What are open educational resources?

Open educational resources (OERs) are teaching resources available in a variety of formats that have an open copyright license. This allows anyone to use, adapt and share them as needed. There are different types of open copyright licenses that allow a range of permissions to the user. Many of these are administered by Creative Commons.

Open educational resources and open pedagogy have many benefits for both faculty and students. 

  • Allowing faculty to adapt teaching materials to match the content of their courses. 
  • Providing students the opportunity to create, collaborate, and share their learning. 
  • Lowering the cost of education making it more accessible and affordable for all. 

Support for OERs

Find open educational resources by subject

Open educational resources can be accessed and downloaded from several different websites. Many of these sources allow you to search by subject area making it easy to identify potential textbooks for your courses.

OER by Discipline Guide

Visit OER by Discipline Guide

The OER by Discipline Guide is a reference resource for open textbook materials organized by subject area. It is an open work in progress that is updated regularly.

Find Textbooks by Subject

  • Scroll down to choose your faculty and department.
  • Click on the book title to access the book from its original source.

Open Ed Manitoba

Visit OpenEd Manitoba

  • Choose your subject on the left.
  • Click on the title of the textbook to view the different versions available to download.

Open Textbook Library

Visit Open Textbook Library

The Open Textbook Library includes textbooks authored by academics at several American universities and can be searched by subject area. The collection is made available from the University of Minnesota Centre for Open Education.

How to Find Textbooks by Subject:

  1. Follow this link to the Open Textbook Library catalogue
  2. Choose your subject from the list.
  3. Click on “Read More” to view the contents and download options.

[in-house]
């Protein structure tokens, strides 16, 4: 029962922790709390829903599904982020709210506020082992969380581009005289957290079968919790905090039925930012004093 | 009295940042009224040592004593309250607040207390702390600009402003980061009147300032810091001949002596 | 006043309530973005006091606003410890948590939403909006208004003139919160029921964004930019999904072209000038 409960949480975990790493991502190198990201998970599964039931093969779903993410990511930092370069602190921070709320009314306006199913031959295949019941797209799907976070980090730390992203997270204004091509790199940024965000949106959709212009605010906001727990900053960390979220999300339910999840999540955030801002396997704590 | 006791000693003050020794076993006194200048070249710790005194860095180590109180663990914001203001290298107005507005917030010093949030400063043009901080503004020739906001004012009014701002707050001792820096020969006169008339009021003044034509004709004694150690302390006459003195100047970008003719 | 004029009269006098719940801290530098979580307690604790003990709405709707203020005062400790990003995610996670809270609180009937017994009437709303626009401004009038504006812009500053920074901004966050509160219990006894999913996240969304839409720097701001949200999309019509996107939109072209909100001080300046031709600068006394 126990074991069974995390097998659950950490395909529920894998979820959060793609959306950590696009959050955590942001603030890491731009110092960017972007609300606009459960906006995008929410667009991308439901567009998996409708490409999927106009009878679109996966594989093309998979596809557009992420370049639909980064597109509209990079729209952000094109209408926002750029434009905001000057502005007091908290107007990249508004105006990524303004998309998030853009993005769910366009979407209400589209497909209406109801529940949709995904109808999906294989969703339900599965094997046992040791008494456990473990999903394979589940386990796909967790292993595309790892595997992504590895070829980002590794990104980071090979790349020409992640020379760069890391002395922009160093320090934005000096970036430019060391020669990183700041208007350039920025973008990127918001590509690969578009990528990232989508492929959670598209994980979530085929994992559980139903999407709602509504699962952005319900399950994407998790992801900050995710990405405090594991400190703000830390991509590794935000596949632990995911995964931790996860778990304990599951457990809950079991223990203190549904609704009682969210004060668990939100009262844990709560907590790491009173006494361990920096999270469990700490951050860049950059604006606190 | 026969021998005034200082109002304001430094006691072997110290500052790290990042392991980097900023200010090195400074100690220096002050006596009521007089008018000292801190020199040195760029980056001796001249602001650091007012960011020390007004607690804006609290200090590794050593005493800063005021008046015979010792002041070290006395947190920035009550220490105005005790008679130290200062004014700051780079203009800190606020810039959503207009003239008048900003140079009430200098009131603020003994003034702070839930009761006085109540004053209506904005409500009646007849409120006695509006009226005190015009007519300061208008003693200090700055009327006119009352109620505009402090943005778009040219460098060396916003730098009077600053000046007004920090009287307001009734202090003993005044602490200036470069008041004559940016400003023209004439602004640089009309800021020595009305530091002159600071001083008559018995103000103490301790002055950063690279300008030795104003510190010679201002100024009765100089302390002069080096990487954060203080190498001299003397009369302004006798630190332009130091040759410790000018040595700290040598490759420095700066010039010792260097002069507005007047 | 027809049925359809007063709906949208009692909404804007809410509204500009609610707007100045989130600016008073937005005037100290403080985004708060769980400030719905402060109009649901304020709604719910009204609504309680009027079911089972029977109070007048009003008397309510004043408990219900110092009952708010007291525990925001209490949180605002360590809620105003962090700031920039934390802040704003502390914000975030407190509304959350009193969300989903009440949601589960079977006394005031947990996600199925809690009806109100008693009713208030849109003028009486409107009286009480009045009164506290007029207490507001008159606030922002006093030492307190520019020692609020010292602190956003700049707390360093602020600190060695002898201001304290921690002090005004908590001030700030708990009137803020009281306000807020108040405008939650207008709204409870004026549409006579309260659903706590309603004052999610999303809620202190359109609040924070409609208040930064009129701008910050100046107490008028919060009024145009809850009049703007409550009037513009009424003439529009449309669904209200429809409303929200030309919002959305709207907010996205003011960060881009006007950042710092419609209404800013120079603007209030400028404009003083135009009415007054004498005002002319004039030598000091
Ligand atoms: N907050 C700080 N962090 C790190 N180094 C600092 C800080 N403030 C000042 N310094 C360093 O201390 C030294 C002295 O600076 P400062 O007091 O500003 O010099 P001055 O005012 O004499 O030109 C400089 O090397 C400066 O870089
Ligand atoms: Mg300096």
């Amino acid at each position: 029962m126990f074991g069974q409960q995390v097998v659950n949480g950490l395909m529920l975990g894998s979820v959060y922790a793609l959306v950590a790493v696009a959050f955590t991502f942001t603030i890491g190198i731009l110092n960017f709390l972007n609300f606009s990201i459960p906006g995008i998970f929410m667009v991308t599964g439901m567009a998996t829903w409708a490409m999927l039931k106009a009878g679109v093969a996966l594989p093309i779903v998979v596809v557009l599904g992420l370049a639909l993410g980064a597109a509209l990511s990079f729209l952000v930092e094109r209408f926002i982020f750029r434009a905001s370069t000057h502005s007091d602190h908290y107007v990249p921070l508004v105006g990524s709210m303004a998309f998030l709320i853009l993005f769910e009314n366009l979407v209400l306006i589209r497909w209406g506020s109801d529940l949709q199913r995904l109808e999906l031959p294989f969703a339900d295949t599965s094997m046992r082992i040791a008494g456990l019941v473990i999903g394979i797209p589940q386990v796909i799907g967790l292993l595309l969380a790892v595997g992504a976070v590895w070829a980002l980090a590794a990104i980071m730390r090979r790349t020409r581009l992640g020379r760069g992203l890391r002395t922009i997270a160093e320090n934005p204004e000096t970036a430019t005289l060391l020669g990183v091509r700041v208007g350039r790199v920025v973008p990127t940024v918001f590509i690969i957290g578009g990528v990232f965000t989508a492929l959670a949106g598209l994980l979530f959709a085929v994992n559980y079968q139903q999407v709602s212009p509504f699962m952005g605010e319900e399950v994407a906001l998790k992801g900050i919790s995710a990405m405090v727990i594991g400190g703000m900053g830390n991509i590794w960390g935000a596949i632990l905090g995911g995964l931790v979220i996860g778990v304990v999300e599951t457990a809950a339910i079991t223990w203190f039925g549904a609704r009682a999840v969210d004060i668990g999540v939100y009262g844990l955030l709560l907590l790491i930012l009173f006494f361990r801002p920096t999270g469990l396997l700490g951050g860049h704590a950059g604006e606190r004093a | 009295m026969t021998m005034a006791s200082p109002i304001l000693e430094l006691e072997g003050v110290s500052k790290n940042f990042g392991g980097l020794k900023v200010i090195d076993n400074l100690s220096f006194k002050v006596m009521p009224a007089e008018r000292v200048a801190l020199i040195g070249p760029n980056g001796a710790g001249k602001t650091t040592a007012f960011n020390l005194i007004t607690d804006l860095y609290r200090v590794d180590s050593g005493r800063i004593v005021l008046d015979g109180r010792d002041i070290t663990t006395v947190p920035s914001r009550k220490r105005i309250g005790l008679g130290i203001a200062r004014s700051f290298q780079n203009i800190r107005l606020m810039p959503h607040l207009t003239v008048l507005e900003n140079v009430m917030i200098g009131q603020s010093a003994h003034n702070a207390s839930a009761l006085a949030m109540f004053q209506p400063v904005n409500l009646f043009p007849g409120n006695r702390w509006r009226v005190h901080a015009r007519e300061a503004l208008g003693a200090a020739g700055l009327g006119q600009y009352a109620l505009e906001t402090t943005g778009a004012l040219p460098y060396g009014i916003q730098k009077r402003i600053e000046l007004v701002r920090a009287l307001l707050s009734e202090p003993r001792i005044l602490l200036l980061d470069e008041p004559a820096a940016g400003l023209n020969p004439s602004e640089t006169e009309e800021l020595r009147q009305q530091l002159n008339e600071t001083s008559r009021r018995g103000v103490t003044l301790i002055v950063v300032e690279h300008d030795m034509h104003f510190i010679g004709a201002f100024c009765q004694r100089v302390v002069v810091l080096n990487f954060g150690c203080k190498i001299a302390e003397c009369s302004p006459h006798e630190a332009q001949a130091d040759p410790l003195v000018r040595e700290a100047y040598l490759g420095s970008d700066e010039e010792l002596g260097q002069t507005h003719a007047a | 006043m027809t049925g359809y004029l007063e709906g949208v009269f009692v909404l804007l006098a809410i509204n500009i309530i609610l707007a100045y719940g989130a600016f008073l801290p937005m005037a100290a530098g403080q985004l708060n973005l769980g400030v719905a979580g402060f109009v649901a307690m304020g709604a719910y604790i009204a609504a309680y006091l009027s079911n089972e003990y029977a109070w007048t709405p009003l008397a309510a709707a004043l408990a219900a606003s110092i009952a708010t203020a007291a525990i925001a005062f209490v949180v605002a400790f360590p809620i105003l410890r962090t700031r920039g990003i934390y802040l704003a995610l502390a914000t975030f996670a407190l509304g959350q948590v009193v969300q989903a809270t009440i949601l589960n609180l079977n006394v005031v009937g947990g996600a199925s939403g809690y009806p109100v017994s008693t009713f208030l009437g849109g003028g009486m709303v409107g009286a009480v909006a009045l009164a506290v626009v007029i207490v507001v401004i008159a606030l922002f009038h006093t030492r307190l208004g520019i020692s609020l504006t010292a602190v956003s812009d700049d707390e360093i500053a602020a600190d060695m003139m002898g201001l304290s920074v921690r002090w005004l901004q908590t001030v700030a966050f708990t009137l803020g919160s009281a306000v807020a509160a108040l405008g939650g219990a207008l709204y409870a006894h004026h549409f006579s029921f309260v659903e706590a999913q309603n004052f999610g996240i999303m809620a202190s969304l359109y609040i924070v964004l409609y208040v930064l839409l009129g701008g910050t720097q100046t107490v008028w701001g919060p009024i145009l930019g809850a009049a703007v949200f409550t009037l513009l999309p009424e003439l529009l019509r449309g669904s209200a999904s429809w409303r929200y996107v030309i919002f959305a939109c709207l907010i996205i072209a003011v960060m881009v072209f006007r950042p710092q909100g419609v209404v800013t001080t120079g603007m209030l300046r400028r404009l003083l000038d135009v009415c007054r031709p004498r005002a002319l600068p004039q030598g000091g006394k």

Other sources for OERs

The websites below can be searched for additional OER content. Some websites such as ECampus Ontario provide access to publications already available through BC Campus. Other websites, such as OASIS and George Mason allow you to search multiple catalogues simultaneously.

eCampusOntario

Visit eCampusOntario

E-Campus Ontario is a shared collection of textbooks and other OERs, including textbooks from the BC Campus and Campus Manitoba catalogue. The collection also includes learning modules and video lectures.

Open Stax

Visit OpenStax

Open Stax is a collection of open peer-reviewed materials from Rice University. The textbooks available are for introductory U.S. college level courses. Open Stax requires users to create a free account.

OER Commons

Visit OER Commons

OER Commons provide a database of OERs for a wide range of levels and disciplines. The collection includes textbooks, lesson plans, lectures, and other modules.

OASIS

Visit OASIS

OASIS is an OER search engine available from SUNY that indexes 97 different sources for OERs. In addition to textbooks, OASIS can be searched for videos, primary sources, lessons, and other course materials.

MERLOT

Visit MERLOT

MERLOT is a major OER repository, consisting of tens of thousands of learning materials. Materials in MERLOT are reviewed for suitability prior to adding, resulting in a more selective collection.

Mason OER Metafinder (MOM)

Visit Mason OER Metafinder

The Mason OER Metafinder (MOM) searches 21 different sources of OERs but unlike other search engines it also searches for materials in public databases such as Hathi Trust and DPLA.

Directory of Open Access Books

Visit Directory of Open Access Books

The Directory of Open Access Books is an extensive collection of peer reviewed materials from several international publishers. DOAB materials are also available through the UM Libraries search.

Read about evaluating OERs.

Adapting OERs

You may find an OER that requires modification for your context. Or you may find multiple OERs that you would like to combine parts of, which is referred to as “remixing.” In these cases, you can adapt the OER to meet your needs. The Campus Manitoba catalogue offers resources to help you get started on adaption and self publishing. Here are some examples.

  • Adaptation Guide
  • Accessibility Toolkit

     

     

     

     

     

     

     

Adapting or creating OER with Pressbooks

Import, edit, format, incorporate interactive content, and publish in multiple formats using UM Libraries license to Pressbooks.

To get started, visit the Campus Manitoba Pressbooks network, choose Sign In, Institutional Login, and then University of Manitoba. From here you can use your U of M login as usual.

For more technical guidance, visit the Pressbooks User Guide and the Pressbooks FAQ. You can also look through the Pressbooks Directory to find examples.

View a recorded workshop about Pressbooks from the Libraries. Pressbooks also holds live training sessions. Visit the PressbooksEDU Training Schedule and register to participate.

Creative Commons licenses

OERs are usually licensed using Creative Commons (CC) licenses. To learn about what the different CC licenses allow, see the Creative Commons guide